"Tienen Duende, this indescribable feeling which permeates Spain is a sensation that envelopes the stirs the soul. That captivating feeling that moves you, the intensity of colors, flavors and movement is fuelled by the passion for living – feeding the sour and forever staying with you. Let your senses capture the passion of Tienen Duende for They’ve got real soul."

    "A duende is a fairy- or goblin-like mythological creature from Iberian, Latin American and Filipino folklore."
    Take the RIGHT hand of an older person with your right hand, say "Mano Po" and gently bring that person's right hand towards your own forehead. You may have to bow a bit so that the older person won't have to stretch his arm out too much.

    That tradition is largely thought of as distinctly Filipino, if not Filipino then Asian, or even yet from the Spaniards BUT its true origin is in the Arab world.

    So keep in mind that there is no black and white when it comes to cultural exchanges.
  5. onpoint

    onpoint Valued Member

    Whether this came by way of the Spaniards in the 1500s or by way of Muslim traders in the 1300s, via the opposite way (Yemen, India, Malaysia, Indonesia and up Sulu, to Mindanao the Visayas and Luzon), like in the case of circumcision:

    - Antonio de Morga, Sucesos de las Islas Filipinas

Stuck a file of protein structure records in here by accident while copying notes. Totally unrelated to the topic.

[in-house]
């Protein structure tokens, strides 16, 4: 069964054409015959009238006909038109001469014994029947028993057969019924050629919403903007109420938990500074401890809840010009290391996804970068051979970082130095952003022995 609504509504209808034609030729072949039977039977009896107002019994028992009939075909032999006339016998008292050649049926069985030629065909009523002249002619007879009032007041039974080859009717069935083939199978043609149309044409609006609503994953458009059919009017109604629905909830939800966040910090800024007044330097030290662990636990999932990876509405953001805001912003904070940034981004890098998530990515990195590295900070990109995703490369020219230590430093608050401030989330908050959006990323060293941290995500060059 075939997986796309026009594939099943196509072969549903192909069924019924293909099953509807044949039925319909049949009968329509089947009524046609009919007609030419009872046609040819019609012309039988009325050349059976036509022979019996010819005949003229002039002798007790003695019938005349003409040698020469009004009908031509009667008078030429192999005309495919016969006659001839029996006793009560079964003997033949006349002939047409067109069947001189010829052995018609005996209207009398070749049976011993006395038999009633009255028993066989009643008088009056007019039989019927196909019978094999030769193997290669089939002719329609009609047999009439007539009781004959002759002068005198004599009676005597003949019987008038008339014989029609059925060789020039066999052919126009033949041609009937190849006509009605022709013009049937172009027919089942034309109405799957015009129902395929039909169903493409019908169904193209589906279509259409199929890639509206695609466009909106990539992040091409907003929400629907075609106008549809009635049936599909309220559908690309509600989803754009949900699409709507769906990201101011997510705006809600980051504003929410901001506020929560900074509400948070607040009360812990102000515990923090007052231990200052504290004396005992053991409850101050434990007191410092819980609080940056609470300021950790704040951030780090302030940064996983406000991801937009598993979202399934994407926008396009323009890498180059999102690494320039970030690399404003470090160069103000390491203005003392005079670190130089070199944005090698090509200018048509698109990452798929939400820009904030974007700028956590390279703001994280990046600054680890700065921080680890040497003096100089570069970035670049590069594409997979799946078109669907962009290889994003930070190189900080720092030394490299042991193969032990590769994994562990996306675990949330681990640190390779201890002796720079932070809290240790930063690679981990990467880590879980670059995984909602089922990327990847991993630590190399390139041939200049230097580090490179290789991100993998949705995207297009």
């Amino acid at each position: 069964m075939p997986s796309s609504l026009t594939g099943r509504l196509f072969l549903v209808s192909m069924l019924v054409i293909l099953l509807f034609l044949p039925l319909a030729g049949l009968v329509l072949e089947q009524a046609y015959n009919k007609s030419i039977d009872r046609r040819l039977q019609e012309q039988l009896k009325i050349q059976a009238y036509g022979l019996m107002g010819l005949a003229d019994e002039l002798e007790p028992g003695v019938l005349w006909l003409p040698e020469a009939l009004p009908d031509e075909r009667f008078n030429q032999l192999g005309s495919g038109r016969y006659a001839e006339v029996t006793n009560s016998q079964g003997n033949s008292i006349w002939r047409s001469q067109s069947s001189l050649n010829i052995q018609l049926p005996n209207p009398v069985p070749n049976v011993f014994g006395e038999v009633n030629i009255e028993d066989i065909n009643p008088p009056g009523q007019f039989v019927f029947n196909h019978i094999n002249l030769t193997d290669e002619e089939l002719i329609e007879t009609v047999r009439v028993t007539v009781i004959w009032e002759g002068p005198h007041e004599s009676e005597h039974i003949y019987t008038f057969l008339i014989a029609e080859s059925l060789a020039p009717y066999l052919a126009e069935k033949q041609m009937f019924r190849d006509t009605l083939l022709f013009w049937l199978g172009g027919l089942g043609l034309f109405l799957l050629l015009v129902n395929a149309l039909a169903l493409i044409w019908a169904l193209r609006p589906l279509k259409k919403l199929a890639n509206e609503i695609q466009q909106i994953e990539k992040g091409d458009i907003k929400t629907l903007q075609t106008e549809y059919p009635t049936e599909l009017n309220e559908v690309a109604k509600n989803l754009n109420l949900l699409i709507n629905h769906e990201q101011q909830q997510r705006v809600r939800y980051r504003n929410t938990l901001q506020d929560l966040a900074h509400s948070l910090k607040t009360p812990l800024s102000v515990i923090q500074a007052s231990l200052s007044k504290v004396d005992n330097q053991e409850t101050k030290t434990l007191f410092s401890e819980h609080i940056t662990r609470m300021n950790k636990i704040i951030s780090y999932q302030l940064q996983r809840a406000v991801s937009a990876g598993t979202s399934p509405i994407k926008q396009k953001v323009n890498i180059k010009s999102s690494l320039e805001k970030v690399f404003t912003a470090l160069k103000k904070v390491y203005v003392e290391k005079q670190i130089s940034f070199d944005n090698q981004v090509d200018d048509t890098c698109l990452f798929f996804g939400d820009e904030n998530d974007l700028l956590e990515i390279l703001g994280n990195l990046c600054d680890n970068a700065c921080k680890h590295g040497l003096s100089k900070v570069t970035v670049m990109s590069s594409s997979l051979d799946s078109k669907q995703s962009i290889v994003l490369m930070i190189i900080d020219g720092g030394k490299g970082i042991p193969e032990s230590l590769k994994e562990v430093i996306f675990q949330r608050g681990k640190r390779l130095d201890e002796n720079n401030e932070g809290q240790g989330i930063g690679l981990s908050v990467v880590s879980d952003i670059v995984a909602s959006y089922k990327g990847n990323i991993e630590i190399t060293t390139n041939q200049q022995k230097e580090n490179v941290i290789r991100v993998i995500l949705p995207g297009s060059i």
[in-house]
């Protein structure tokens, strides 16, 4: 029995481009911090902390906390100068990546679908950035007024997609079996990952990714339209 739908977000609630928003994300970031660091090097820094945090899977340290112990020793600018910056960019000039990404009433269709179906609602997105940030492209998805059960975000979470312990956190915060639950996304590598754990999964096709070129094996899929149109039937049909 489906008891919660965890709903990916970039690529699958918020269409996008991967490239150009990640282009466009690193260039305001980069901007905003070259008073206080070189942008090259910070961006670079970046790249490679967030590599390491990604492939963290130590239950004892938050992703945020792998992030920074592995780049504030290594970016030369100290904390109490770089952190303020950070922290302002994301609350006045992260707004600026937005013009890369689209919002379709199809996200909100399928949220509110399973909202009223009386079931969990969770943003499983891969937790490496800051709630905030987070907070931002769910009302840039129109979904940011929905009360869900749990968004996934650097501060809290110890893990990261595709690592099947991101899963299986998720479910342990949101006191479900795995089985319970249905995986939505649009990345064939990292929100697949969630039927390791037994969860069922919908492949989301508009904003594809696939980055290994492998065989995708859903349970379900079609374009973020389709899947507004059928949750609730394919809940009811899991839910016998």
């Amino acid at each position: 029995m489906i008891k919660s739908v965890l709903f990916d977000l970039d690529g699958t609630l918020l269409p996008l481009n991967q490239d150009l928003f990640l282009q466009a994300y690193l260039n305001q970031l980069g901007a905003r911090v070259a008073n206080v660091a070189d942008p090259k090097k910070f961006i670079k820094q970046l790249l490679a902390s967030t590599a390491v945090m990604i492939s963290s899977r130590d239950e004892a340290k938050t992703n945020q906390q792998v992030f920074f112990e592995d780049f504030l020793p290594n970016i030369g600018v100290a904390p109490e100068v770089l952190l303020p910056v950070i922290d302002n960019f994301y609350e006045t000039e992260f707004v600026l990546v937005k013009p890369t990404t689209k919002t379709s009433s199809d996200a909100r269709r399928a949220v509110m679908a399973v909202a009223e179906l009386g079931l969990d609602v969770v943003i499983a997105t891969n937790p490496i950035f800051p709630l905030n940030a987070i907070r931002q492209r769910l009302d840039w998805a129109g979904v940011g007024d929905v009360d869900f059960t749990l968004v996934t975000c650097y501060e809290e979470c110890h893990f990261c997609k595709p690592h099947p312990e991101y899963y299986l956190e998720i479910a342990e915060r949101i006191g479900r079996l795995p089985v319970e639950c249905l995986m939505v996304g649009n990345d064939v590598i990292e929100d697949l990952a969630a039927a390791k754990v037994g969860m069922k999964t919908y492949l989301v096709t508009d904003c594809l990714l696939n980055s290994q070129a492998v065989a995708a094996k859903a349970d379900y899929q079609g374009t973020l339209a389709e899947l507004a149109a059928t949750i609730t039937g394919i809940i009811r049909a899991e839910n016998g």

(Events in the Philippine Isles), 1609
  6. onpoint

    onpoint Valued Member

    Here's probably the best critique of that book, Pat:
  7. onpoint

    onpoint Valued Member

    The Influence of Spanish Renaissance Swordsmanship on Filipino Martial Arts?

    That's another good read, if you've just started out:
  8. ap Oweyn

    ap Oweyn Ret. Supporter

    I'm very curious about this. Could you give more detail?
  9. onpoint

    onpoint Valued Member

  10. Martial novice

    Martial novice Valued Member

    Thanks guys. Interesting stuff. And I'llhave to check out those book recommendations. Unsurprisingly it sounds like national or regional pride may influence perception.

    I suppose I hadn't considered how PI was ruled by Spaniards - i.e. with more interaction than I had thought. If soldiers/monks etc. were training natives then I can see the inclusion and development.